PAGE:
A Different Approach

I Wouldn’t Have Thought of This. What About You?
By Jill Wolforth, Texas Baseball Ranch

There are many neat things about being in the baseball/softball training business. This time of year is special in that we get to attend Spring Training and see our pro guys. One week this past month, Ron, Garrett & I were in Arizona watching players in the Cactus League.

 

We got to see Trevor Bauer pitch against the Padres. He did a great job, pitching 2 innings, giving up 0 runs on 2 hits. He had 3 K’s and 1 walk. It was a very special for us because it was the first time we’d ever seen Trevor pitch in a game.

 

There’s an interesting story to Trevor’s outing that day that I want to share with you and is the real message behind this week’s email. It gives a glimpse at how he looks at things differently, specifically when it comes to preparation.

 

Trevor is typically a starter and goes through a very intense pre-game warm-up. On this particular day of Spring Training, Diamondbacks Manager Kirk Gibson, was going to use Trevor for 2 or 3 innings but not as a starter. On this day, Trevor is scheduled to relieve in the 4th. This causes an interesting challenge for Trevor because he won’t be able to do his normal routine which includes long tossing on the field from foul pole to foul pole.

 

Most of us would make our adjustments, try to get SOME warm-up in, SOME arm care in and SOME throwing drills and then our bullpen pitches and head out when called on. You probably are guessing based on my set up here, that’s not how Trevor handled it.

 

Trevor decided to treat it like he was starting anyway with the thought that when he actually went in the game it was going to be his 4th inning of pitching. Let me explain. He did his entire pre-game warm-up before the game as usual and then went to the bullpen. When the game started and the Diamondbacks pitcher went to the mound, Trevor toed the rubber in the bullpen. When the Diamondbacks hit, Trevor rested. Each time his team went on the field, Trevor pitched the inning in the bullpen until he was called to enter the game in the 4th. So, in total he simulated a 6 inning day (not just two innings) which he also believed would get him better prepared for the start of the season.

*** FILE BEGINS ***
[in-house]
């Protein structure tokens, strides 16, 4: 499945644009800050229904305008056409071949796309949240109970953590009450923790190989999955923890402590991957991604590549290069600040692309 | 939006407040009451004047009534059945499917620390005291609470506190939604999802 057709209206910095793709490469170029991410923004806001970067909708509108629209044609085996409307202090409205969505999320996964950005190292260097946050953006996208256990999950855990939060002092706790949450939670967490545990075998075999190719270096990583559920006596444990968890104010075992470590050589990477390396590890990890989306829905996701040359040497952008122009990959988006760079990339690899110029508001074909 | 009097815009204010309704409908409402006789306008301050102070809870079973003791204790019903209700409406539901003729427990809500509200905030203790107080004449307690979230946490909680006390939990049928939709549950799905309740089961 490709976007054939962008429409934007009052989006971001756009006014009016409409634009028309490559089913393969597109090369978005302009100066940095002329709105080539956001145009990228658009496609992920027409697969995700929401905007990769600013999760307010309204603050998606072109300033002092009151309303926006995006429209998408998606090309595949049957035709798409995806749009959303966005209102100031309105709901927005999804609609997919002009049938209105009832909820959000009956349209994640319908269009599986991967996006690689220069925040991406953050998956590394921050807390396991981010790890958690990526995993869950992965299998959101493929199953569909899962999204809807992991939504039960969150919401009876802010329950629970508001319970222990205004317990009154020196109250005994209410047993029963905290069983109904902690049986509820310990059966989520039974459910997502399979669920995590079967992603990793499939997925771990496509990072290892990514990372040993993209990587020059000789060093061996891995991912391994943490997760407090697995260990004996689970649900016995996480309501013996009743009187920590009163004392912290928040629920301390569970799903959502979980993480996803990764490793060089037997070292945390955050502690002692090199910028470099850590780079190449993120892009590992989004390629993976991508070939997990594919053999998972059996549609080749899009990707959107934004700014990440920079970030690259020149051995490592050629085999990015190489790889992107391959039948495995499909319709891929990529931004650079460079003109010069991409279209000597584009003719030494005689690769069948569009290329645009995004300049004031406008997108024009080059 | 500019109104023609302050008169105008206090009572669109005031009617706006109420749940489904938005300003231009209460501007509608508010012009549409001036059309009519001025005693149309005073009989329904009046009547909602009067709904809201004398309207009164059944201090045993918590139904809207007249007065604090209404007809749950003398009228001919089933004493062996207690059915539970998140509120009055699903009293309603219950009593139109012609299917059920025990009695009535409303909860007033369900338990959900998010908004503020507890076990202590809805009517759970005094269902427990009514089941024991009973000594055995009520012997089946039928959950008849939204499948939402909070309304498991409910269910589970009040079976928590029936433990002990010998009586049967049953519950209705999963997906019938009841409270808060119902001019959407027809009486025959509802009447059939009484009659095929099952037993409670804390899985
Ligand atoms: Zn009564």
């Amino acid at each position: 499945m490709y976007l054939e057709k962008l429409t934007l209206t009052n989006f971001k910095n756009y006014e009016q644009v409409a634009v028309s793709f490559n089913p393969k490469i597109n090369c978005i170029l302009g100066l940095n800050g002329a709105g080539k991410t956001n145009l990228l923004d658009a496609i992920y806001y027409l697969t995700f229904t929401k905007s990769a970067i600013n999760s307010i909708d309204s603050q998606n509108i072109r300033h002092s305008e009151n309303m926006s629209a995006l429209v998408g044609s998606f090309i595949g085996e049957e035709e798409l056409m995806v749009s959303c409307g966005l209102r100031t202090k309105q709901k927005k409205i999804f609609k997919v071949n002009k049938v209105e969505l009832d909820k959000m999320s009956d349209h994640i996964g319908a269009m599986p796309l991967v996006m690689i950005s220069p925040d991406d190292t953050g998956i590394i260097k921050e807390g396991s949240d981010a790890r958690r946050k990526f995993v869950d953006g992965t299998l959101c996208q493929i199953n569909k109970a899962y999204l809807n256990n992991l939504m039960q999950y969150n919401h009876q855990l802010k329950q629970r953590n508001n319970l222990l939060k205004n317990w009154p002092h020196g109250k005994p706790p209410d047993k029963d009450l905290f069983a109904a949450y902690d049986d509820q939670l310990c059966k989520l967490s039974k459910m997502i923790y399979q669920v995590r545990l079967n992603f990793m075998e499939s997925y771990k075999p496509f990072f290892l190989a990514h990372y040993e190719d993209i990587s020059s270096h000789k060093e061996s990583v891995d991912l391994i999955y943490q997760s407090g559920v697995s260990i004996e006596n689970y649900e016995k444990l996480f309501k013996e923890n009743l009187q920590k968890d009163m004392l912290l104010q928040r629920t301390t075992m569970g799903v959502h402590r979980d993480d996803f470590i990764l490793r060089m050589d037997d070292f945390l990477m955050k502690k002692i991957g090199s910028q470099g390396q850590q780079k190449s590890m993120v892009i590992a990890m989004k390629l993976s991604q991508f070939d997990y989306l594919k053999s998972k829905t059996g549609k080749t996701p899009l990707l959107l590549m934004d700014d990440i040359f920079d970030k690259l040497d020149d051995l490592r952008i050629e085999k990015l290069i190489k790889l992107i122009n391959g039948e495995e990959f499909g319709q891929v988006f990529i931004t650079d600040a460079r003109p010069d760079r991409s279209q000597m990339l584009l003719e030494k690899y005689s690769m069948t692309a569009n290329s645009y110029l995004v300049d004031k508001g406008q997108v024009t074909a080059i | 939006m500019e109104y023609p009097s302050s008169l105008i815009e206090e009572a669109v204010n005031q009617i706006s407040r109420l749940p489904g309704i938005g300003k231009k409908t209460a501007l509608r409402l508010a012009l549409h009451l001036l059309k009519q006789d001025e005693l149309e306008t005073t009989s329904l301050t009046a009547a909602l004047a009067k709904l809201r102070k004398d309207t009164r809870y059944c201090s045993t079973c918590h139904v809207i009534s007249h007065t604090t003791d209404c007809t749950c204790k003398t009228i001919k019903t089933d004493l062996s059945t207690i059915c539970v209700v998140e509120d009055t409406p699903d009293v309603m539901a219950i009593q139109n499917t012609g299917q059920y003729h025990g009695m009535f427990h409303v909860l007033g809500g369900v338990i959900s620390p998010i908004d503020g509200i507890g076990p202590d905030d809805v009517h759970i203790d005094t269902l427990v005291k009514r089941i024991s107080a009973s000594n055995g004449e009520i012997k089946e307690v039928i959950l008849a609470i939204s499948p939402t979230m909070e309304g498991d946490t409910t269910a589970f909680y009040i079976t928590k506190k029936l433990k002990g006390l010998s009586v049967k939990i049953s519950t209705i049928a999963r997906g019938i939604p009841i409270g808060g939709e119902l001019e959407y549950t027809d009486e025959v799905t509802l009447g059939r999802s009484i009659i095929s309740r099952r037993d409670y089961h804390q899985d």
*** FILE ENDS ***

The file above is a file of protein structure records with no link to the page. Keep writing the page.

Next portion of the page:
That’s pretty impressive. It was certainly thinking out of the box. I encourage you to keep this in mind when it looks like you’re going to be thrown out of your routine (whether in baseball or life). Ask yourself, “How can I make the very most out of the situation?”

I Wouldn’t Have Thought of This.                                What About You?
By Jill Wolforth

There are many neat things about being in the baseball/softball training business. This time of year is special in that we get to attend Spring Training and see our pro guys. One week this past month, Ron, Garrett & I were in Arizona watching players in the Cactus League.

 

We got to see Trevor Bauer pitch against the Padres. He did a great job, pitching 2 innings, giving up 0 runs on 2 hits. He had 3 K’s and 1 walk. It was a very special for us because it was the first time we’d ever seen Trevor pitch in a game.

 

There’s an interesting story to Trevor’s outing that day that I want to share with you and is the real message behind this week’s email. It gives a glimpse at how he looks at things differently, specifically when it comes to preparation.

 

Trevor is typically a starter and goes through a very intense pre-game warm-up. On this particular day of Spring Training, Diamondbacks Manager Kirk Gibson, was going to use Trevor for 2 or 3 innings but not as a starter. On this day, Trevor is scheduled to relieve in the 4th. This causes an interesting challenge for Trevor because he won’t be able to do his normal routine which includes long tossing on the field from foul pole to foul pole.

 

Most of us would make our adjustments, try to get SOME warm-up in, SOME arm care in and SOME throwing drills and then our bullpen pitches and head out when called on. You probably are guessing based on my set up here, that’s not how Trevor handled it.

 

Trevor decided to treat it like he was starting anyway with the thought that when he actually went in the game it was going to be his 4th inning of pitching. Let me explain. He did his entire pre-game warm-up before the game as usual and then went to the bullpen. When the game started and the Diamondbacks pitcher went to the mound, Trevor toed the rubber in the bullpen. When the Diamondbacks hit, Trevor rested. Each time his team went on the field, Trevor pitched the inning in the bullpen until he was called to enter the game in the 4th. So, in total he simulated a 6 inning day (not just two innings) which he also believed would get him better prepared for the start of the season.

 

That’s pretty impressive. It was certainly thinking out of the box. I encourage you to keep this in mind when it looks like you’re going to be thrown out of your routine (whether in baseball or life). Ask yourself, “How can I make the very most out of the situation?”

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